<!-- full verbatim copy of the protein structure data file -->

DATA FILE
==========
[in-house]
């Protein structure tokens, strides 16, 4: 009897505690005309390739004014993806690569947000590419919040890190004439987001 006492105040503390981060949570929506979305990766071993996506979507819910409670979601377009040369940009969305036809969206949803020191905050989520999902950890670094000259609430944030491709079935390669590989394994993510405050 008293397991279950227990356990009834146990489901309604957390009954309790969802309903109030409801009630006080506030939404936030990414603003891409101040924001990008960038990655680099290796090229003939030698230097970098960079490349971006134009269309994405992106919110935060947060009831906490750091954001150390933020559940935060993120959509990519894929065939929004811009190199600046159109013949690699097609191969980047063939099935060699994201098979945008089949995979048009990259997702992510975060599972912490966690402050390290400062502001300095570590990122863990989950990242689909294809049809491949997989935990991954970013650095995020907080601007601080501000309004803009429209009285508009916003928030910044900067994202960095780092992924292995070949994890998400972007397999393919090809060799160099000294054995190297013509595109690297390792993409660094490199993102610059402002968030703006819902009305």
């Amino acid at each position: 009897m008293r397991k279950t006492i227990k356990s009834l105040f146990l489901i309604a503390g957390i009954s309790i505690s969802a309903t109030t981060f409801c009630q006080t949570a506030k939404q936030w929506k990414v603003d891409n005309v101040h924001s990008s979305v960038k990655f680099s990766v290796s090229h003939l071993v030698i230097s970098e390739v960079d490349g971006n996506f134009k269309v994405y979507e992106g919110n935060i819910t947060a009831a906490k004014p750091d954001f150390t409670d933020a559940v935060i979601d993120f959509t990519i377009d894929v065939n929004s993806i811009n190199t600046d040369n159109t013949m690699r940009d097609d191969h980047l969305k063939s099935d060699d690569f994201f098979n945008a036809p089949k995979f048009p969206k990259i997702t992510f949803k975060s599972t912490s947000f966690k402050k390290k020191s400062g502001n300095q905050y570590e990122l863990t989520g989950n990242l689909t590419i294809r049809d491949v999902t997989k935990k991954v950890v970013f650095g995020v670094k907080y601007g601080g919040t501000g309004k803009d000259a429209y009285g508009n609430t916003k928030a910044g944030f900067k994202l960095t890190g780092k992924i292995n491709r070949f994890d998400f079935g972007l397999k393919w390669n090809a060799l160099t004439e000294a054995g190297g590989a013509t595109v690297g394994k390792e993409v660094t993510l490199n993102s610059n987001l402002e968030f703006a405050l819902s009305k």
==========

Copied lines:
[in-house]
């Protein structure tokens, strides 16, 4: 009897505690005309390739004014993806690569947000590419919040890190004439987001 006492105040503390981060949570929506979305990766071993996506979507819910409670979601377009040369940009969305036809969206949803020191905050989520999902950890670094000259609430944030491709079935390669590989394994993510405050 008293397991279950227990356990009834146990489901309604957390009954309790969802309903109030409801009630006080506030939404936030990414603003891409101040924001990008960038990655680099290796090229003939030698230097970098960079490349971006134009269309994405992106919110935060947060009831906490750091954001150390933020559940935060993120959509990519894929065939929004811009190199600046159109013949690699097609191969980047063939099935060699994201098979945008089949995979048009990259997702992510975060599972912490966690402050390290400062502001300095570590990122863990989950990242689909294809049809491949997989935990991954970013650095995020907080601007601080501000309004803009429209009285508009916003928030910044900067994202960095780092992924292995070949994890998400972007397999393919090809060799160099000294054995190297013509595109690297390792993409660094490199993102610059402002968030703006819902009305």
């Amino acid at each position: 009897m008293r397991k279950t006492i227990k356990s009834l105040f146990l489901i309604a503390g957390i009954s309790i505690s969802a309903t109030t981060f409801c009630q006080t949570a506030k939404q936030w929506k990414v603003d891409n005309v101040h924001s990008s979305v960038k990655f680099s990766v290796s090229h003939l071993v030698i230097s970098e390739v960079d490349g971006n996506f134009k269309v994405y979507e992106g919110n935060i819910t947060a009831a906490k004014p750091d954001f150390t409670d933020a559940v935060i979601d993120f959509t990519i377009d894929v065939n929004s993806i811009n190199t600046d040369n159109t013949m690699r940009d097609d191969h980047l969305k063939s099935d060699d690569f994201f098979n945008a036809p089949k995979f048009p969206k990259i997702t992510f949803k975060s599972t912490s947000f966690k402050k390290k020191s400062g502001n300095q905050y570590e990122l863990t989520g989950n990242l689909t590419i294809r049809d491949v999902t997989k935990k991954v950890v970013f650095g995020v670094k907080y601007g601080g919040t501000g309004k803009d000259a429209y009285g508009n609430t916003k928030a910044g944030f900067k994202l960095t890190g780092k992924i292995n491709r070949f994890d998400f079935g972007l397999k393919w390669n090809a060799l160099t004439e000294a054995g190297g590989a013509t595109v690297g394994k390792e993409v660094t993510l490199n993102s610059n987001l402002e968030f703006a405050l819902s009305k």